While self-defense is allowed in some American jurisdictions, it's frowned on in Canada. Responding to an attack with a firearm, even if not fired, would likely get you arrested by the Royal Canadian Mounted Police, who, like the Canadian government, care more for its authority than for the safety of law-abiding citizens.

Not only would having many children not add to one’s prestige in contemporary United States and Canada, but it would also make one the subject of ridicule. People in modern societies define themselves not by their families but by their work. The more prestigious the work, the higher the status of the individual. Fatherhood and motherhood aren't recognized as work, aren't paid, and consequently aren't prestigious.

Feminists have vilified marriage and motherhood as slavery. According to The Guardian, “Radical feminist Shulamith Firestone articulated this most starkly in her argument that women would never truly be free of patriarchy until they were freed from the yoke of reproduction.”
Fatherhood has been demeaned by feminists through denying men any role in pregnancy, and fatherhood has been marginalized at the same time it has been exploited by family courts. Feminists have urged women to leave the family behind and enter economic employment as the road to freedom and an equal or greater status and power than men. (And, now that it's official that men can become pregnant, gestate, and give birth, women can stand down in good conscience.)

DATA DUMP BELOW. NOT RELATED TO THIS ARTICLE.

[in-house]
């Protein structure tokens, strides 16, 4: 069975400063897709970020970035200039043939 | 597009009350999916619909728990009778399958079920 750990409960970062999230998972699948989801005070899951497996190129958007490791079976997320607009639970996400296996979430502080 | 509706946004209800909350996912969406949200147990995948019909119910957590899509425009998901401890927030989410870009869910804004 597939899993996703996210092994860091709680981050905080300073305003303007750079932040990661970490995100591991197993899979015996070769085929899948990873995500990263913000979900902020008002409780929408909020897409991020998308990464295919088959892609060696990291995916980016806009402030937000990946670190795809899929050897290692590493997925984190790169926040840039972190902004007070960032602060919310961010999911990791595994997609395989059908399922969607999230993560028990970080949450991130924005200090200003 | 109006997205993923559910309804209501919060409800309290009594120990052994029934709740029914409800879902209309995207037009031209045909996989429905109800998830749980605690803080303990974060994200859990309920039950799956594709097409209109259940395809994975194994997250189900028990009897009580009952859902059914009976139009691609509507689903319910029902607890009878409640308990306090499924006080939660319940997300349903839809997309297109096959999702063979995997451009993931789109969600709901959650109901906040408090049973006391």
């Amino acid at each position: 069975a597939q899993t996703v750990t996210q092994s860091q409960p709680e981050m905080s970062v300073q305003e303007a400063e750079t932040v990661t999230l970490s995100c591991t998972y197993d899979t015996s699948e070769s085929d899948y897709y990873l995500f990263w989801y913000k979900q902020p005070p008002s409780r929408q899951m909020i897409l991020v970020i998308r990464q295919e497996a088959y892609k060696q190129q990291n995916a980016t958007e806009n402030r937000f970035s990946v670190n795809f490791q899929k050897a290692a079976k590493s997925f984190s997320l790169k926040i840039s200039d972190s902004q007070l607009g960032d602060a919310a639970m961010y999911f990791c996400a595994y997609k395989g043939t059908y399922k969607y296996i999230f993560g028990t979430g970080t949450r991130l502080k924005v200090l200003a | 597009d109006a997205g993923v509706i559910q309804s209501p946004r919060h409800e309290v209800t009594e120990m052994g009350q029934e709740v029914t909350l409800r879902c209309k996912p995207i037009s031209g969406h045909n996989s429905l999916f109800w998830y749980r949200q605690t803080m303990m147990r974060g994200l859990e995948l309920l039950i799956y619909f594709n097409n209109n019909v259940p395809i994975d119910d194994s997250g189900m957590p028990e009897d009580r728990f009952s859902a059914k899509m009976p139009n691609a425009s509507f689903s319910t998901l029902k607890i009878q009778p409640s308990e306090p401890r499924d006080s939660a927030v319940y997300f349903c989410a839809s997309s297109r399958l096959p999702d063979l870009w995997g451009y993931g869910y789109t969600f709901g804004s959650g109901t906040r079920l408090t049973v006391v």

Weak Families

The prospect of having children and actually raising them is discouraged by the frailty of marriage. Divorce is very common: the lowest figures are 42 percent of all marriages in the United States and 38 percent in Canada, with second and third marriages failing at much higher levels. Weak commitment to marriage doesn't encourage commitment to raising children.

Weak families give individuals more personal freedom, which many see as attractive, but this removes social support and its safety net. One correlated consequence is increased dependence on the government and its agencies and programs.

This dependence resulting from the weakening of local organizations has been a long-term goal of socialist and communist movements and governments that believe absolute government control is necessary for the arrival of a progressive utopia.

Perhaps that's why the U.S. and Canadian governments are pushing anti-reproductive gender ideology in schools, universities, and elsewhere.

Views expressed in this article are opinions of the author and do not necessarily reflect the views of The Epoch Times.
Philip Carl Salzman is professor emeritus of anthropology at McGill University, senior fellow at the Frontier Centre for Public Policy, fellow at the Middle East Forum, and Past President of Scholars for Peace in the Middle East.